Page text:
The consumer side of Nigerian fintech is full of new activity. Digital lenders offer loans in minutes, cryptocurrency first-movers abound, and startups are helping users invest in reliable financial assets.
In particular, the investment-tech sub-sector has appealed to many who feel uncertain about Nigeria’s economic trajectory. Millennial Nigerians have become serious about structuring and insuring their future wealth against the naira’s volatility.
Chaka is one such platform. Founded in January 2019 by Tosin Osibodu and Olaolu Ajose, the startup bills itself as an “investment passport” for users.
With $2 (₦1,000), anyone with an internet-enabled smartphone can sign up. Users browse through shares of over 4,000 companies publicly listed on the Nigerian Stock Exchange (NSE) and stock exchanges in the US.
Transaction fees apply but Chaka has a page with a dedicated calculator to guide users through the process, including a breakdown of where the fees go.
Trove and Bamboo (another startup in this space) operate in basically the same way. Like these two, Chaka specifies that it does not offer investment advice to users. Users decide on their own what stock to buy or sell.
These startups provide users with investment opportunities by partnering with brokerage firms licensed and recognised by the Securities and Exchange Commission (SEC), the regulator overseeing capital markets in Nigeria. In Chaka’s case, the brokerage partner is Citi Investments Capital Ltd, a Lagos-based firm.
But the SEC has taken issue with Chaka. On the 19th of December 2020, the regulator published a statement that effectively bars the startup from offering its core services in Nigeria.
According to the statement, Chaka has been operating “outside the regulatory purview of the Commission and without requisite registration, as stipulated by the Investment and Securities Act 2007.”
Ordering Chaka to stop advertising to users, the SEC said, is part of its mission to prevent “unscrupulous actors” from harming the investing public.
Part II of the Investment and Securities Act (ISA) 2007 describes the SEC’s functions and powers.
It includes registering and regulating securities exchanges, capital trade points, and “any other recognised investment exchange” and to “act in the public interest having regard to the protection of investors.”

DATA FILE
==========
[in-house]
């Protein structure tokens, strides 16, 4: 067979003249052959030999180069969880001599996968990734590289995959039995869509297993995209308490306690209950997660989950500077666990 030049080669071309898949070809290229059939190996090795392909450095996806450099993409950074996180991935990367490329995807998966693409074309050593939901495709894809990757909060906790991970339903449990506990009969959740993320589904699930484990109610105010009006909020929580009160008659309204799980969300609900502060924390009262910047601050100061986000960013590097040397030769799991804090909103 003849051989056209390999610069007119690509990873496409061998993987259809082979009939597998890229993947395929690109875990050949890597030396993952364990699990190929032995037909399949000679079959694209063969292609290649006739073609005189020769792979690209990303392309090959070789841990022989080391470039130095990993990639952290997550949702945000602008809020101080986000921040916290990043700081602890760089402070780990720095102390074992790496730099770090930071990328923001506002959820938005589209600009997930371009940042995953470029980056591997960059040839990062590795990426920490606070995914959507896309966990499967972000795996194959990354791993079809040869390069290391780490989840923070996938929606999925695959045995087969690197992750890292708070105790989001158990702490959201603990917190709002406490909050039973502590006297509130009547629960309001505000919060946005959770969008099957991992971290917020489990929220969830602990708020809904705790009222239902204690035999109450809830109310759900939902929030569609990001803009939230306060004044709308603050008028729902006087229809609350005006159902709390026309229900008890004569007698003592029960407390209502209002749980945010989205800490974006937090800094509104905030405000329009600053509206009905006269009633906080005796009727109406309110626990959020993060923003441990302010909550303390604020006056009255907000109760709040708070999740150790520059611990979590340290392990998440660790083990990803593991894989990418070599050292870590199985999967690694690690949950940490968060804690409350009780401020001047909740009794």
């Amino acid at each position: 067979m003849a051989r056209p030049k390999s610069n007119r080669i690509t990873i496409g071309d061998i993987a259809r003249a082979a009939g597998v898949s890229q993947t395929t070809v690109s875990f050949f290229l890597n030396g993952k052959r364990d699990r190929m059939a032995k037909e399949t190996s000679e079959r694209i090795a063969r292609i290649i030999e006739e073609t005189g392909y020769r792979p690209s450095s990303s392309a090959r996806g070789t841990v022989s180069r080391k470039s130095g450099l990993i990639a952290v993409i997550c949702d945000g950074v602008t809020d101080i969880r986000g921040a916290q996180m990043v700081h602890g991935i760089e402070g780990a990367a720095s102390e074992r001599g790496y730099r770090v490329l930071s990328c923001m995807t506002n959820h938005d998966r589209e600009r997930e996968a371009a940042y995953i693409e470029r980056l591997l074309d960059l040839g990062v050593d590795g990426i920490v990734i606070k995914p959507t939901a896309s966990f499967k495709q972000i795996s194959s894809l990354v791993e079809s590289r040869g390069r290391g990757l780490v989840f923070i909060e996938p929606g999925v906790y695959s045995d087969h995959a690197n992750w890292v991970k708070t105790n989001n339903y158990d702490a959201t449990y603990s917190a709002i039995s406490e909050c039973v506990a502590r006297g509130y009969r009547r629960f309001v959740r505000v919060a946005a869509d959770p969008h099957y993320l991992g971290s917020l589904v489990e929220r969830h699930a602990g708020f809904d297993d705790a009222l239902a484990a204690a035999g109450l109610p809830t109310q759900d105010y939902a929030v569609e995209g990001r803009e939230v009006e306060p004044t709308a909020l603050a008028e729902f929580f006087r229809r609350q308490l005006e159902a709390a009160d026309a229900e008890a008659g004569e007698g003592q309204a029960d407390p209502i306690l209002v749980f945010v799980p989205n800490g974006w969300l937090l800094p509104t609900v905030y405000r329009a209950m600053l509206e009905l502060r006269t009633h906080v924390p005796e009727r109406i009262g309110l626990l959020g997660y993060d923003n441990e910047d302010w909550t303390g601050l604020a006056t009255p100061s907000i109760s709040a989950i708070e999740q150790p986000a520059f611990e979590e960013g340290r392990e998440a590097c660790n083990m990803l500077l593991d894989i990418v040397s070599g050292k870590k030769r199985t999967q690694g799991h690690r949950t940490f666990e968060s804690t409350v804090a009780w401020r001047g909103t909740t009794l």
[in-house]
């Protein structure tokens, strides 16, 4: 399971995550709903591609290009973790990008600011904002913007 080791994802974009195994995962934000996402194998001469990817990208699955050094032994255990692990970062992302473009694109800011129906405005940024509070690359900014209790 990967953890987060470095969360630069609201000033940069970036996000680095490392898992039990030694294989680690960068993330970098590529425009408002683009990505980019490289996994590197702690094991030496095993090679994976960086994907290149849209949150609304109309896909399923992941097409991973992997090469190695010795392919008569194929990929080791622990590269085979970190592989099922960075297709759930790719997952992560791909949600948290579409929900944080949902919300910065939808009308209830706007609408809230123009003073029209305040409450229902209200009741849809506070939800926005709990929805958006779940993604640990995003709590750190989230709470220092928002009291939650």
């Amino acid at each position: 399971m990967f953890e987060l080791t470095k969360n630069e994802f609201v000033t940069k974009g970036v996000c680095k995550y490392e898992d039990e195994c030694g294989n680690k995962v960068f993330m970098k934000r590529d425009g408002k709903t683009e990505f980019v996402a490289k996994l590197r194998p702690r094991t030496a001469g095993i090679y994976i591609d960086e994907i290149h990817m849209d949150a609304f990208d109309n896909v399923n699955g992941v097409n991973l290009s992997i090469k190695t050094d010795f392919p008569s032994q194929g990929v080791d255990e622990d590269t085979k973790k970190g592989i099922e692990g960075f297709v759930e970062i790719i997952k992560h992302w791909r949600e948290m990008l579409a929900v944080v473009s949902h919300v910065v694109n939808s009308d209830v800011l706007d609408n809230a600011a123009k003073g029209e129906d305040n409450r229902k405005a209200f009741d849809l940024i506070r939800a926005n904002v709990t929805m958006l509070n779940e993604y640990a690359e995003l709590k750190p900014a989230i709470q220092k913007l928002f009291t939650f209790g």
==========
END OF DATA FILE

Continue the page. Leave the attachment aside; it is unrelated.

In July 2020, the Nigeria Stock Exchange published a draft document containing proposed rules for collaborations between fintechs and brokers. The rules, which do not yet have the force of law, do not mention any mandate for fintechs involved in such collaborations to be registered.
Instead, the broker appears to bear major responsibilities to ensure the collaboration is in the best interest of users.
This is partly why Osibodu, Chaka’s CEO, tells TechCabal that the SEC’s statement came as a surprise to them. He believes Chaka has always had good communication with the people at the SEC and at the Central Securities Clearing System (CSCS).
He also believes Chaka played a part in the rally that saw Nigeria’s stock market rise 45.7% in 2020 to rank atop Bloomberg’s list of the world’s 93 best-performing equity indexes.
Chaka sent out a clarification to its users and stakeholders to assure them of the safety of their investments following SEC’s order. Osibodu hopes the matter will be resolved soon but expresses concern that events of this nature could negatively affect consumer trust in financial markets.
One reasonable read of the SEC’s intention suggests they would like to directly regulate Chaka as a player influencing how users interact with capital markets in Nigeria.
Users who sign up on Chaka, Bamboo, and Trove to buy and sell stocks deposit their funds directly to SEC-licensed dealing members. But in providing the technology that grants users access, investment platforms can be said to be active participants in defining user behaviour in capital markets.
It isn’t clear to Osibodu that the ISA of 2007 applies to technology companies like Chaka, based on how trading actually happens on the platforms.
He says conversations have been going on to create adequate regulation to govern the emerging industry, but nothing definite has come up.
“For us, the regulator absolutely has a justification to be interested. It’s just to ensure the engagement is one that protects consumers and their trust,” he says.
No startup likes to be called out in public, especially when it isn’t clear they have done something wrong. But Osibodu wants to look on the bright side, seeing this as an opportunity for every player in the investment-tech community to clarify what the rules of engagement should be going forward.
SEC’s tribunal on the matter reconvenes on the 15th of this month and Chaka hopes a resolution will emerge on or before that date to make this go away.
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